For all of the info that’s out there on productive people’s routines and habits, there’s one quality, in particular, that highly successful and creative individuals are known to share. And that’s an understanding of the value of scheduling themselves breaks.
This, according to research conducted by professors from MIT and Columbia Business School and published by the Harvard Business Review. Writing for HBR, researchers found that when attempting to solve problems that require creativity, most folks reach a dead end without realizing it.
That’s because these individuals — many of whom are working within the constraints of an 8- or 9-hour work day — too often force themselves to circle around and around a problem, without allowing themselves a break during which to generate fresh ideas.
Cornell launches new life sciences entrepreneurship program
Cornell MBA students and life science researchers will be able to immerse themselves in real-world startup projects and get the tools, training, and connections to launch their own life science startups through a new program at the Samuel Curtis Johnson Graduate School of Management.
The BioEntrepreneurship fellowship will connect participants to life science companies in New York state while catalyzing the formation of new life science startups. Funded by Empire State Development, the fellowship aims to spur the growth of life science innovation by connecting upstate and downstate researchers, entrepreneurs, investors and innovators — solidifying New York as a global leader in the arena.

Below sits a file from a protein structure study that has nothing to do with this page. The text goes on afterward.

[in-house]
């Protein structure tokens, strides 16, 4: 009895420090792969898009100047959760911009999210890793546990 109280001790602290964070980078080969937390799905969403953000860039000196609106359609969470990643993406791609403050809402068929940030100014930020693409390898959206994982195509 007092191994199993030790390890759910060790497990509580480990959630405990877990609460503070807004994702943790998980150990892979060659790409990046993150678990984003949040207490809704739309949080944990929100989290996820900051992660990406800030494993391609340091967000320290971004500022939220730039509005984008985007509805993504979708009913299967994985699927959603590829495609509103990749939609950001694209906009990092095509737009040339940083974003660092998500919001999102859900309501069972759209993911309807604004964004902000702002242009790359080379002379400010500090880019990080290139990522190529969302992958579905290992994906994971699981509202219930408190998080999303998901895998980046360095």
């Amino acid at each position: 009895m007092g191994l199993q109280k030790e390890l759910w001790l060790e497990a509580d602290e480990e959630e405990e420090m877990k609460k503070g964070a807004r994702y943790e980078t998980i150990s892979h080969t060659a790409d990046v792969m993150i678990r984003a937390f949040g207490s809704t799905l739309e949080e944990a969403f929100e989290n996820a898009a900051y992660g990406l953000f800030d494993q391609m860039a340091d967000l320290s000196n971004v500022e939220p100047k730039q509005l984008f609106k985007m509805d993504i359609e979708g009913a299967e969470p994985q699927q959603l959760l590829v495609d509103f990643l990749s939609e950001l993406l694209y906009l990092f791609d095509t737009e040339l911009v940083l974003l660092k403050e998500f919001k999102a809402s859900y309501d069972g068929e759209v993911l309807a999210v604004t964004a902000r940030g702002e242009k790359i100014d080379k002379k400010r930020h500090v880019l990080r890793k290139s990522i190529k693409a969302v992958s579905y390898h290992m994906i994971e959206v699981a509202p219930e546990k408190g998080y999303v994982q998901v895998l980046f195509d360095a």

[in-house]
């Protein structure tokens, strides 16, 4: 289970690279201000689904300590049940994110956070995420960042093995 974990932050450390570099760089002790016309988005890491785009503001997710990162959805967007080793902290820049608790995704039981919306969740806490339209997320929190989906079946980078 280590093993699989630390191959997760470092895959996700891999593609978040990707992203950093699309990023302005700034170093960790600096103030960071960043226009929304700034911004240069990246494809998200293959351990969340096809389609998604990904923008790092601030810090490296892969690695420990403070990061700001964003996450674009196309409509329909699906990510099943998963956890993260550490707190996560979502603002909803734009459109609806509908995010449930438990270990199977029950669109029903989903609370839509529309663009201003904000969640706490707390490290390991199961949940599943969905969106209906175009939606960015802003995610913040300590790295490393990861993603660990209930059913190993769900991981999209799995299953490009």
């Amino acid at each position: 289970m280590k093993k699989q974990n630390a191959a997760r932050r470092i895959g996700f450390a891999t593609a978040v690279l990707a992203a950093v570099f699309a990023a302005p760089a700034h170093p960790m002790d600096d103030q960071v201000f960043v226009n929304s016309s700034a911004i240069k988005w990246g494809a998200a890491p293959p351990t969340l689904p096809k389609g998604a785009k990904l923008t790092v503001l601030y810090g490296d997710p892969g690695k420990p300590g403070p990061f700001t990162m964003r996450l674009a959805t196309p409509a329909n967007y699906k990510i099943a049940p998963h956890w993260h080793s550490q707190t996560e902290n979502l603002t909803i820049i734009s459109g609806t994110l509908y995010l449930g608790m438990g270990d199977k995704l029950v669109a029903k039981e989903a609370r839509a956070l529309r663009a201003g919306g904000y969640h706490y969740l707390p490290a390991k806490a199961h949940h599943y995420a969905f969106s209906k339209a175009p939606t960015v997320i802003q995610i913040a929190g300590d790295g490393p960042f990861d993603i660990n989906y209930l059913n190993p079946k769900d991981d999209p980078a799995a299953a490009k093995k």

“We are very grateful for this exciting opportunity to partner with New York’s Empire State Development. This program has the potential to create new and innovative opportunities for our students who aspire to build a better world in life science commercialization,” says Andrew Karolyi, dean of Cornell SC Johnson College of Business. “The program will bring together talent from across Cornell University and leverage the vast expertise found in our graduate programs, including MBA and Ph.D. programs. It’s a truly collaborative initiative that can ultimately leverage business innovation and entrepreneurship and lead to transformative change.”
Vanderbilt Owen Graduate School of Management announces new partnerships for prospective students
Vanderbilt Owen Graduate School of Management has entered into strategic partnerships with Admit.me, National Black MBA Association, and Prospanica.
Through scholarship, professional support, admissions resources, and more, these partnerships strengthen the school’s Equity, Diversity, and Inclusion efforts in the area of recruiting and admissions for the Vanderbilt MBA, Executive MBA, Master of Marketing, MS Finance, and Master of Accountancy (Assurance and Valuation) programs.
“These important strategic partnerships will significantly add to our efforts to enhance diversity within the Owen student body,” said M. Eric Johnson, Ralph Owen Dean and Bruce D. Henderson Professor of Strategy.